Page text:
Whenever the term “roadway” comes up, people often automatically associate it with the part of the main road that is exclusively for cars.
Only a few would think of it as part of public space in urban areas where each and every citizen is supposed to have access.
In Hong Kong, roads are getting increasingly wider while sidewalks are getting narrower, and people seem to have got so used to this that they don’t even question it at all, nor has it ever occurred to them that they are actually being deprived of their rightful access to our urban public space.
Just look at the numbers, and you will see how astoundingly fast the mileage of our roadway has been growing: in 1941 the total mileage of roads on Hong Kong Island, Kowloon and the New Territories was 278, 171 and 597 kilometers respectively. By 2014 the total mileage reached 442 km on Hong Kong Island, 466 km in Kowloon, and 2,095 km in the New Territories.
The growth is continuing in earnest and our city has been caught in a vicious circle: since we have more cars, we need more roads, and more roads increase demand for more cars.
The problem is, the pace at which the mileage of our roads is growing is lagging far behind the growth in the number of cars in this city.
As a result, hundreds of thousands of our fellow citizens are spending more hours commuting between their home and workplace on a daily basis due to heavy traffic congestion.
According to figures from the Transport Department, traffic has turned so bad in recent years that currently the average peak-hour driving speed is below 10 km per hour.
In some districts it is even worse: it is just 5.1 kph on Hillier Street in Sheung Wan, 8.7 kph on Connaught Road Central, 9.2 kph on Queen’s Road Central and 9.5 kph on Des Voeux Road Central.
In other words, the average speed of vehicles along the busiest roads at rush hour has dropped below the average pace of a jogger.
So how about building more roads to accommodate the increasing number of cars? It sounds a pretty good idea, which the government is actually doing already, but in my opinion it is not going to work.
That’s because land is perhaps the most precious resource in our city, and by far roads have already occupied 4,000 hectares of land, compared with only 1,600 hectares occupied by all public housing estates combined, which are home to 2.35 million people.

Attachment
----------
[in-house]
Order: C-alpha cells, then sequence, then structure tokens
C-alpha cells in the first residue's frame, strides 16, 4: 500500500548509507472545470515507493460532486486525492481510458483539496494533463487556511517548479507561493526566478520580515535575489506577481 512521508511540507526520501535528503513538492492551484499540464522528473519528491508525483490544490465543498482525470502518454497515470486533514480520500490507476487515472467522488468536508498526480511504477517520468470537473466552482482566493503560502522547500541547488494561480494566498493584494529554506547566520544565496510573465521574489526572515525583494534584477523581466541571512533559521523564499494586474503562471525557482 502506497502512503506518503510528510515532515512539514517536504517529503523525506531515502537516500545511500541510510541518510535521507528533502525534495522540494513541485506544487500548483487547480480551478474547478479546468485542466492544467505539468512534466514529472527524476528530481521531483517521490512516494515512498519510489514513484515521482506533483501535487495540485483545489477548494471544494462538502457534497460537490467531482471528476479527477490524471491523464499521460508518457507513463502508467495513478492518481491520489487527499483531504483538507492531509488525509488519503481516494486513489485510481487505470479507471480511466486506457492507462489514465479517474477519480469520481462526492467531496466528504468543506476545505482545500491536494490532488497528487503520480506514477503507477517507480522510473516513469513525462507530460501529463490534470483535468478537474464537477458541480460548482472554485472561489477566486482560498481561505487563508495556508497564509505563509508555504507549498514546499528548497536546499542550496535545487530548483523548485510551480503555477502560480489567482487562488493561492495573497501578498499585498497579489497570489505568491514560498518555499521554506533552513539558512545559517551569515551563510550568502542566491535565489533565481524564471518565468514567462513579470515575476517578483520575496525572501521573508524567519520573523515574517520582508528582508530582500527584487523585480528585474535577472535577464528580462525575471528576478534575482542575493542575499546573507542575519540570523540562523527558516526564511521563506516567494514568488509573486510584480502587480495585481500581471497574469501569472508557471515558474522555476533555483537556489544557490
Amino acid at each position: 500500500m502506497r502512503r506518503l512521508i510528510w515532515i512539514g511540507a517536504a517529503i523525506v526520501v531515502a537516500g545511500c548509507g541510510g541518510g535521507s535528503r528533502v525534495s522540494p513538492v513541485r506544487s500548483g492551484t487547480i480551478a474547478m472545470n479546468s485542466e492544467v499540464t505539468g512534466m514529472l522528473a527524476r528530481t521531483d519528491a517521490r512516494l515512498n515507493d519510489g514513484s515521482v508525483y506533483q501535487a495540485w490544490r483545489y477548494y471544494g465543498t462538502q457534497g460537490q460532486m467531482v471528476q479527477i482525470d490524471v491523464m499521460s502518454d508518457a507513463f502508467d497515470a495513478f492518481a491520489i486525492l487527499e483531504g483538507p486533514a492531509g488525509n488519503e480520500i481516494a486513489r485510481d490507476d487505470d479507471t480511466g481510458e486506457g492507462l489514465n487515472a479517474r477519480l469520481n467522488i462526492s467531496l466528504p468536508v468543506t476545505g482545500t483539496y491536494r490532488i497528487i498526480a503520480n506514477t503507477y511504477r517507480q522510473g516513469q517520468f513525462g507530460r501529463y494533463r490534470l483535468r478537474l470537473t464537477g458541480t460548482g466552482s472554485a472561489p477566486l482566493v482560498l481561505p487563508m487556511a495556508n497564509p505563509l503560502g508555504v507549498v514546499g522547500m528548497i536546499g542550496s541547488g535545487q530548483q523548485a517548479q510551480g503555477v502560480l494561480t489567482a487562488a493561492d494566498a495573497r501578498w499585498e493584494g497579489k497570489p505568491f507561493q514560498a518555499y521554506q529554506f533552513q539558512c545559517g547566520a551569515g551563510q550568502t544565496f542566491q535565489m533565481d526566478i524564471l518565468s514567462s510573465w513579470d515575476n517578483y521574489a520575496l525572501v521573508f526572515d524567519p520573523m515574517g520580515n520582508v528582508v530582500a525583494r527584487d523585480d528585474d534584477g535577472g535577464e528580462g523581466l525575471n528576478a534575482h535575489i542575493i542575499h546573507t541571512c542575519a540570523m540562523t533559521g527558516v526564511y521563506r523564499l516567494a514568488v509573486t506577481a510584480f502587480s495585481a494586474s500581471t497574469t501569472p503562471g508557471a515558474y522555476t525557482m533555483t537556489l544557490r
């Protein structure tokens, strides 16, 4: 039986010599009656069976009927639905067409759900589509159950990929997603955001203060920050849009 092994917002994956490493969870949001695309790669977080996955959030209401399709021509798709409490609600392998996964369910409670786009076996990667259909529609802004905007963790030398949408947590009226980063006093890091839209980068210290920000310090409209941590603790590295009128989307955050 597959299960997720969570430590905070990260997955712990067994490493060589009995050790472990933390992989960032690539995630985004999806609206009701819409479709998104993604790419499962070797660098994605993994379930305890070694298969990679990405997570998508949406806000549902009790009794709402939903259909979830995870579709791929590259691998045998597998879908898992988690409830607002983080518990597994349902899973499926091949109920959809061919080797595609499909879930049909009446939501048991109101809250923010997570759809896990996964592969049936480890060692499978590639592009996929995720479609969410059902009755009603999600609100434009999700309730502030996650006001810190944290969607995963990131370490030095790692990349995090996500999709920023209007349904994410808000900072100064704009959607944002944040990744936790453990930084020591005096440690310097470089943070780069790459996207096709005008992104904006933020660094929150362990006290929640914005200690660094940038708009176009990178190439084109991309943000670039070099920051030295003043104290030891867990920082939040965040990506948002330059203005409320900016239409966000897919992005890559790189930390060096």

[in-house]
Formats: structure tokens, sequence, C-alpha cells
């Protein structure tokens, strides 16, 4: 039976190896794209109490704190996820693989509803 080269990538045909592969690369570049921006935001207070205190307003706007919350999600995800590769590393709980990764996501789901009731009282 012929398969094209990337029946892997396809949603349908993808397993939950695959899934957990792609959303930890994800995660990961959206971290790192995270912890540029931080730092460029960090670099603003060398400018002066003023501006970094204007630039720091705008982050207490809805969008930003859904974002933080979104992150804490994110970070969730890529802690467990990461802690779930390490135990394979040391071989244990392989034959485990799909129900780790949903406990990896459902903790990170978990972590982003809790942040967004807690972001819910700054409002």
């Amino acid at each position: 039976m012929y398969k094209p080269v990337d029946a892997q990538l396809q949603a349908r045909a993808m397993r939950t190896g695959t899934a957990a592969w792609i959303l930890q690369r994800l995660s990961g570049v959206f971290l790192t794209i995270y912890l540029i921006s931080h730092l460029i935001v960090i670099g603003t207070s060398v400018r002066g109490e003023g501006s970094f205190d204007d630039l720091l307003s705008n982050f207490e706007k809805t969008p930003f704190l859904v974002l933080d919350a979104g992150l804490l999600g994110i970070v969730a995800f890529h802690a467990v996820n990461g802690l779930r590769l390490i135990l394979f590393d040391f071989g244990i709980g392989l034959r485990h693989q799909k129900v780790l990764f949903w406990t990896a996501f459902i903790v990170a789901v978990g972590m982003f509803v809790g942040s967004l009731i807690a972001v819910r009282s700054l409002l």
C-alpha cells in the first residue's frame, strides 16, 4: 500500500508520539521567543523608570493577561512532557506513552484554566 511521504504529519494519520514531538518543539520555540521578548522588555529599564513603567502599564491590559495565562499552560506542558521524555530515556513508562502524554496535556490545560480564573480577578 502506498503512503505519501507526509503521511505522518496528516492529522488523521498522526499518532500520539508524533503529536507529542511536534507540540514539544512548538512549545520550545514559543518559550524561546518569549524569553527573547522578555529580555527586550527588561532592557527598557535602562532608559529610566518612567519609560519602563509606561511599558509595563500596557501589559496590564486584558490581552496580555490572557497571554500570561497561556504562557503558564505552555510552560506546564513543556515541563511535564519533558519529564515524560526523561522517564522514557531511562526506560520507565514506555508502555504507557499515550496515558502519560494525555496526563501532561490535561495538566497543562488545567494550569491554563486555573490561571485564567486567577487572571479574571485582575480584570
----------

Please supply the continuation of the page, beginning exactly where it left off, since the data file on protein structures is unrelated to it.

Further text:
We just can’t go on forever using our land to build roads at the expense of other users in society, and our government must change the existing mindset and stop giving priority to motorists over pedestrians.
The ever increasing number of cars in our city has its roots in the fact that the vast majority of those who can afford to buy cars have been under the impression that the roadway is a free and inexhaustible public resource, that they are welcome to use it at the expense of no one, when the truth is exactly the opposite.
To get to the heart of the problem, we must raise the awareness of our well-off class that roads are not free resources because they take up land, which could otherwise be used for building houses, parks and other things to benefit others.
Building more roads has a very steep social price tag because it is actually widening the class gap in society as it benefits those who can afford to buy cars at the expense of those who can’t.
We must educate the people that pedestrians should have as much right to use our roads as motorists, and like any other city, Hong Kong should be a city that is planned and built for people, not cars.
Pedestrians and motorists should enjoy equal rights when it comes to using our roads.
To promote the idea of turning our roads into public space for the benefit of everyone, the Des Voeux Road Central Alliance is working aggressively to persuade the government to turn the entire Des Voeux Road Central into a pedestrian-tram zone by 2019.
In September this year we will be conducting a large-scale experiment known as the “Walk DVRC” to test our idea, and we have high hopes for this test.
The full text of this article appeared in Chinese in the Hong Kong Economic Journal on July 11.
Translation by Alan Lee
[Chinese version 中文版]
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